Limits...
No evidence for an item limit in change detection.

Keshvari S, van den Berg R, Ma WJ - PLoS Comput. Biol. (2013)

Bottom Line: Recent findings force us to consider the alternative view that working memory is limited by the precision in stimulus encoding, with mean precision decreasing with increasing set size ("continuous-resource models").Most previous studies that used the change detection paradigm have ignored effects of limited encoding precision by using highly discriminable stimuli and only large changes.In a rigorous comparison of five models, we found no evidence of an item limit.

View Article: PubMed Central - PubMed

Affiliation: Department of Neuroscience, Baylor College of Medicine, Houston, Texas, United States of America.

ABSTRACT
Change detection is a classic paradigm that has been used for decades to argue that working memory can hold no more than a fixed number of items ("item-limit models"). Recent findings force us to consider the alternative view that working memory is limited by the precision in stimulus encoding, with mean precision decreasing with increasing set size ("continuous-resource models"). Most previous studies that used the change detection paradigm have ignored effects of limited encoding precision by using highly discriminable stimuli and only large changes. We conducted two change detection experiments (orientation and color) in which change magnitudes were drawn from a wide range, including small changes. In a rigorous comparison of five models, we found no evidence of an item limit. Instead, human change detection performance was best explained by a continuous-resource model in which encoding precision is variable across items and trials even at a given set size. This model accounts for comparison errors in a principled, probabilistic manner. Our findings sharply challenge the theoretical basis for most neural studies of working memory capacity.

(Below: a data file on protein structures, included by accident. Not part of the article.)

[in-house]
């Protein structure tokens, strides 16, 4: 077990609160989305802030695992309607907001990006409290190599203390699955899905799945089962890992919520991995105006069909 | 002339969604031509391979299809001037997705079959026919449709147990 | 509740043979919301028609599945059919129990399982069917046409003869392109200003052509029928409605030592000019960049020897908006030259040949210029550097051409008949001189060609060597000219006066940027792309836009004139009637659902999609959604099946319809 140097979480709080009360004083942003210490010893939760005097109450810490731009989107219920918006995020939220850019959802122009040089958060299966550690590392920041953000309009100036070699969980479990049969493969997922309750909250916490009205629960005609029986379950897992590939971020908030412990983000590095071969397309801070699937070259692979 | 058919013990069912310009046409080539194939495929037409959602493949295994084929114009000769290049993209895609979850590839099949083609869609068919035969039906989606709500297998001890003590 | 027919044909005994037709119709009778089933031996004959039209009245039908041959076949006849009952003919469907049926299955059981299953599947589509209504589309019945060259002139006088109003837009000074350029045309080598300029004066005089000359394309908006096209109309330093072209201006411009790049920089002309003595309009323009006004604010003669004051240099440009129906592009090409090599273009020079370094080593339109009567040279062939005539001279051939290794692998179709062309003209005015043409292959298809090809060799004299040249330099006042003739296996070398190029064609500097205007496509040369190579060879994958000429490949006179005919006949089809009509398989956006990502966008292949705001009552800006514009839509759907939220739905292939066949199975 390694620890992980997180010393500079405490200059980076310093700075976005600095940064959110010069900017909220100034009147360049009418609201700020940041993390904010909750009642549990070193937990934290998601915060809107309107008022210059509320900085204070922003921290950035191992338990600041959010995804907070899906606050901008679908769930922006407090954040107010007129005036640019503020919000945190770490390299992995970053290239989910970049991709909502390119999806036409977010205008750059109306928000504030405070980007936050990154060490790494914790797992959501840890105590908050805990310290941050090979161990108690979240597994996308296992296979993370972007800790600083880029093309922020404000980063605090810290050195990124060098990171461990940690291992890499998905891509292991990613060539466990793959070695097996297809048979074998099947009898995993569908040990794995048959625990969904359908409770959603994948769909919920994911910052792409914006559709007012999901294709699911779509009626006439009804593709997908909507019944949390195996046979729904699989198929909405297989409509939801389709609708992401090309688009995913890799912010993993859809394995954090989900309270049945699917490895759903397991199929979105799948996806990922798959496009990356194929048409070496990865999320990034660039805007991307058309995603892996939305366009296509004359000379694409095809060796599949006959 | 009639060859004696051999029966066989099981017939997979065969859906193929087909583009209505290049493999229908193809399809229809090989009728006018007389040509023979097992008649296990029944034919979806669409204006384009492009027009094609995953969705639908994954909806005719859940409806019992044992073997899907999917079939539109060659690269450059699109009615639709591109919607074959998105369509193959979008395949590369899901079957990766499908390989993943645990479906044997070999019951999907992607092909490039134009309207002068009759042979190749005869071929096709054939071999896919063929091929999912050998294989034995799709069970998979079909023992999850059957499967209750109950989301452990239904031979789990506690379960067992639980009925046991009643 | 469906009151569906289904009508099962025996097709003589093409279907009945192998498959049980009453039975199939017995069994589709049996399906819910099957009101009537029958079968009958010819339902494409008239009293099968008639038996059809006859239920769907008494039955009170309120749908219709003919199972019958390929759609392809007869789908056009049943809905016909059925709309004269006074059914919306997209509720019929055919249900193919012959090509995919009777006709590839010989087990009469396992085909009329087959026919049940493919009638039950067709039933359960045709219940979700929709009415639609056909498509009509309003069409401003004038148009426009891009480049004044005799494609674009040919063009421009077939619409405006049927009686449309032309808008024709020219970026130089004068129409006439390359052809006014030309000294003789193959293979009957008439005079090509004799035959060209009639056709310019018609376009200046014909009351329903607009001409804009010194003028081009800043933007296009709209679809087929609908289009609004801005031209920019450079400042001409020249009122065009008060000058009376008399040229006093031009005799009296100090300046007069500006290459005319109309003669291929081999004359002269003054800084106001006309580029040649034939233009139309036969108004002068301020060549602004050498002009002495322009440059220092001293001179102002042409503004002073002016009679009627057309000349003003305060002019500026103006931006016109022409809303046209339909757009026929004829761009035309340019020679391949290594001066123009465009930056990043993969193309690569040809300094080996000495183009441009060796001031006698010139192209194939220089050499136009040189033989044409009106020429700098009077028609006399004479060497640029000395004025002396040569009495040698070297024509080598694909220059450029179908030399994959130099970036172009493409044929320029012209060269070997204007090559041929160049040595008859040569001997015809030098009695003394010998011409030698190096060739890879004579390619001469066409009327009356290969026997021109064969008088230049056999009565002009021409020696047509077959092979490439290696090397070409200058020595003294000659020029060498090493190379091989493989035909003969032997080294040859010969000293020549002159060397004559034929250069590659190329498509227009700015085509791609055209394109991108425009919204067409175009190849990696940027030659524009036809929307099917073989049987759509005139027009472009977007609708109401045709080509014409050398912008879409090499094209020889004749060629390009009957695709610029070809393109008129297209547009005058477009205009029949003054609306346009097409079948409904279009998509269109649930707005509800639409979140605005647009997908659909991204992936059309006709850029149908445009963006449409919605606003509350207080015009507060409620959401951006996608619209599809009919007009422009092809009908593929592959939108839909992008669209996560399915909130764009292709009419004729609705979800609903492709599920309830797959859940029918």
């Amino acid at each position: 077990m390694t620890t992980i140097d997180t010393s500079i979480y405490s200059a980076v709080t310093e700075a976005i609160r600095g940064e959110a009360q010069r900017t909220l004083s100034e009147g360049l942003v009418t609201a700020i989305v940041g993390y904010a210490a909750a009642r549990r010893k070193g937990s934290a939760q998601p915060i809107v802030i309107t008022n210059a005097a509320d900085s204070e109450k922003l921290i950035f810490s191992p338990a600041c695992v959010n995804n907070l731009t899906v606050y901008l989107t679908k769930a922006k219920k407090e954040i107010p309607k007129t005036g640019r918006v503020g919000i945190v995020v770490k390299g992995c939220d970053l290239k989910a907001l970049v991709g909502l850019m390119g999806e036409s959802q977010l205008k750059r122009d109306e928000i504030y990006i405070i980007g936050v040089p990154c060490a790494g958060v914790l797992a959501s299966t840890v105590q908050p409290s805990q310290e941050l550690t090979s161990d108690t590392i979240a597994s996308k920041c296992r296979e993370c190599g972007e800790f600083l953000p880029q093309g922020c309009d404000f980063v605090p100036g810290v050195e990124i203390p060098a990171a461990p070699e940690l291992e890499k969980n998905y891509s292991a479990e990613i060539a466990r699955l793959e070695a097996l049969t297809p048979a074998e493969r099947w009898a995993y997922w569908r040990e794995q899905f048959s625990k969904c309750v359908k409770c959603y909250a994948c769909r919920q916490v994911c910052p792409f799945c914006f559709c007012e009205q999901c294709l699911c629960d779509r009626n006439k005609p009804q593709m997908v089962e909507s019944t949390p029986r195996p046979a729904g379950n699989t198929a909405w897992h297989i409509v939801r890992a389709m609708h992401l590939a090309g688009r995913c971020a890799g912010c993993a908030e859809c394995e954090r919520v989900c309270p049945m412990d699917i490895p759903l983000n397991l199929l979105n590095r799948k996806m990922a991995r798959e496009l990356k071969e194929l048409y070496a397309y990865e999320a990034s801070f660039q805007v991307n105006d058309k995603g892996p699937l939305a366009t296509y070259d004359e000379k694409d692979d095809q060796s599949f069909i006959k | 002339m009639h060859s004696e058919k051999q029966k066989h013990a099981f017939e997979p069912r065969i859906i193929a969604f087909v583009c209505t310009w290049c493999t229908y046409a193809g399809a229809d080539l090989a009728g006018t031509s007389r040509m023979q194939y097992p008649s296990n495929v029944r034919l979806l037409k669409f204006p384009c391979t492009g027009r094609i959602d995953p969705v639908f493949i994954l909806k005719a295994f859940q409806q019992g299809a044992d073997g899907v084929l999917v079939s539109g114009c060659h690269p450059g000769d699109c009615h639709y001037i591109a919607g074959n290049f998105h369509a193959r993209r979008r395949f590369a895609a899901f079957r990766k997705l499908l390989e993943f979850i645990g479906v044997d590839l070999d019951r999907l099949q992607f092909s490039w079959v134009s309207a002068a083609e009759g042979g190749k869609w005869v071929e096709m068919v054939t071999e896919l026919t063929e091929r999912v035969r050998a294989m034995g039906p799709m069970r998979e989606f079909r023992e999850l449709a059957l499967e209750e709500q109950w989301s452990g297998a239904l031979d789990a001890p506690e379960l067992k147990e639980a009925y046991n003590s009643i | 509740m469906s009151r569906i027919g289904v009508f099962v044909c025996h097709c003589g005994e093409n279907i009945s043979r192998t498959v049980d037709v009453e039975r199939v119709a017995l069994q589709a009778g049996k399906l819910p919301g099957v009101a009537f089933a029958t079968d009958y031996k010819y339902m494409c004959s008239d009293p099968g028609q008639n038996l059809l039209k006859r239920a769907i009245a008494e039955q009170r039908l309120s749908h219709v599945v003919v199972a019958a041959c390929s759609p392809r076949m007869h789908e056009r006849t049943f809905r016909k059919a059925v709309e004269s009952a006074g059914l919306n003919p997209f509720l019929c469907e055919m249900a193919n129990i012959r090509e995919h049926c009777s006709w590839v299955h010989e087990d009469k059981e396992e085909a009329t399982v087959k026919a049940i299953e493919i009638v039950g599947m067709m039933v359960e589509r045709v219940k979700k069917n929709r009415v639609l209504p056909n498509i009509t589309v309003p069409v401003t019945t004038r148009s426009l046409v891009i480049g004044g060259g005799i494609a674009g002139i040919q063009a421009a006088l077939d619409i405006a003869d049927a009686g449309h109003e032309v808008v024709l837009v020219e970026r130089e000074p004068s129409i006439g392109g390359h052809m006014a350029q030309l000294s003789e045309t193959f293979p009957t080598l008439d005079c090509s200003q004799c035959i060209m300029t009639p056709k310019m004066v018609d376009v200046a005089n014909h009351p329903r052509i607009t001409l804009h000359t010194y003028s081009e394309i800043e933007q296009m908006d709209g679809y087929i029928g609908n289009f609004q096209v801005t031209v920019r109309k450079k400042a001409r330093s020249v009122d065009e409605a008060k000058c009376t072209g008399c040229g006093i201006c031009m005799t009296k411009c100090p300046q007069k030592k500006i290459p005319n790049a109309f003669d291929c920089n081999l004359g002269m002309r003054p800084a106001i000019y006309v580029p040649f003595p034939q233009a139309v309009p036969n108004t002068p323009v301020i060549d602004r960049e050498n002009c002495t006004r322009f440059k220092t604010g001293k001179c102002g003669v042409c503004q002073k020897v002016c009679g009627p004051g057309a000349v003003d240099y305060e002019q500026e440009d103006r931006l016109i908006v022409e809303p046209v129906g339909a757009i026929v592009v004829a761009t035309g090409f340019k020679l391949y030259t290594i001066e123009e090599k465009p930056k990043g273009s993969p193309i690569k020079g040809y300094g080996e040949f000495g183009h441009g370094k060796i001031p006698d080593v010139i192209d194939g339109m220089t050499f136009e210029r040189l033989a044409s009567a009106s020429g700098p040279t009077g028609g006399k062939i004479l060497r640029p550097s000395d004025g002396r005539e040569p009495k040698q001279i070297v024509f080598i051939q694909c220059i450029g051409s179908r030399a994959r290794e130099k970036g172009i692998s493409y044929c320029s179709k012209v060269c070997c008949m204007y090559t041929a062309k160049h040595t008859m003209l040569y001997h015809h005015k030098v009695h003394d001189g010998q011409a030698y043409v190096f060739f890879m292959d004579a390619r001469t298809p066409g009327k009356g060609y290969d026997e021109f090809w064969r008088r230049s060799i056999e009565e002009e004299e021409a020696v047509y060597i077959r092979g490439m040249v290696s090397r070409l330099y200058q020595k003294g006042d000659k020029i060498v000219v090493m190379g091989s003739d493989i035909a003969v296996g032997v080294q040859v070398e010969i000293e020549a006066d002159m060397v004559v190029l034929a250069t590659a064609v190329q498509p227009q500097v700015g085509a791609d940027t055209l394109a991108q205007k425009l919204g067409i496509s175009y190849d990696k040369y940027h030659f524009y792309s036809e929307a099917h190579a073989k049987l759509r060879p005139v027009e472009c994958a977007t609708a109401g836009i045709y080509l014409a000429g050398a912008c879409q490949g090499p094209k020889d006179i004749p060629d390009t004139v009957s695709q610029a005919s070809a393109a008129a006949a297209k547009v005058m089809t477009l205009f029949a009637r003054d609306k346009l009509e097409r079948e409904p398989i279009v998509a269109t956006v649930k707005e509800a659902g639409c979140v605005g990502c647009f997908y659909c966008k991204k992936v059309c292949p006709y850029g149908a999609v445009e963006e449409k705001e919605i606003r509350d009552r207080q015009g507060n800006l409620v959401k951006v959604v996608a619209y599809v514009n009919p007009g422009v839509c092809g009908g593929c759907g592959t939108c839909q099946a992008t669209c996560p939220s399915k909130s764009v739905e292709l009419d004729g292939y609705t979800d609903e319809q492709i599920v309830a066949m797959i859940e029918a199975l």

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Orientation change detection.(a) Observers reported whether one of the orientations changed between the first and second displays. (b) Hit and false-alarm rates as a function of set size. (c) Psychometric curves, showing the proportion of “change” reports as a function of the magnitude of change, for each set size (mean ± s.e.m across subjects). Magnitude of change was binned into 9° bins. The first point on each curve (at 0°) contains all trials in which no change occurred, and thus represents the false-alarm rate. Using the standard formula for K would return different estimates for different change magnitudes.
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pcbi-1002927-g002: Orientation change detection.(a) Observers reported whether one of the orientations changed between the first and second displays. (b) Hit and false-alarm rates as a function of set size. (c) Psychometric curves, showing the proportion of “change” reports as a function of the magnitude of change, for each set size (mean ± s.e.m across subjects). Magnitude of change was binned into 9° bins. The first point on each curve (at 0°) contains all trials in which no change occurred, and thus represents the false-alarm rate. Using the standard formula for K would return different estimates for different change magnitudes.

Mentions: We conducted an orientation change detection task in which we manipulated both set size and change magnitude (Fig. 2a). Consistent with earlier studies (e.g. [10], [15], [17]), we found that the ability of observers to detect a change decreased with set size, with hit rate H monotonically decreasing and false-alarm rate F monotonically increasing (Fig. 2b). Effects of set size were significant (repeated-measures ANOVA; hit rate: F(3,27) = 52.8, p<0.001; false alarm rate: F(3,27) = 82.0, p<0.001). The increase in F is inconsistent with the IP model, as this model would predict no dependence.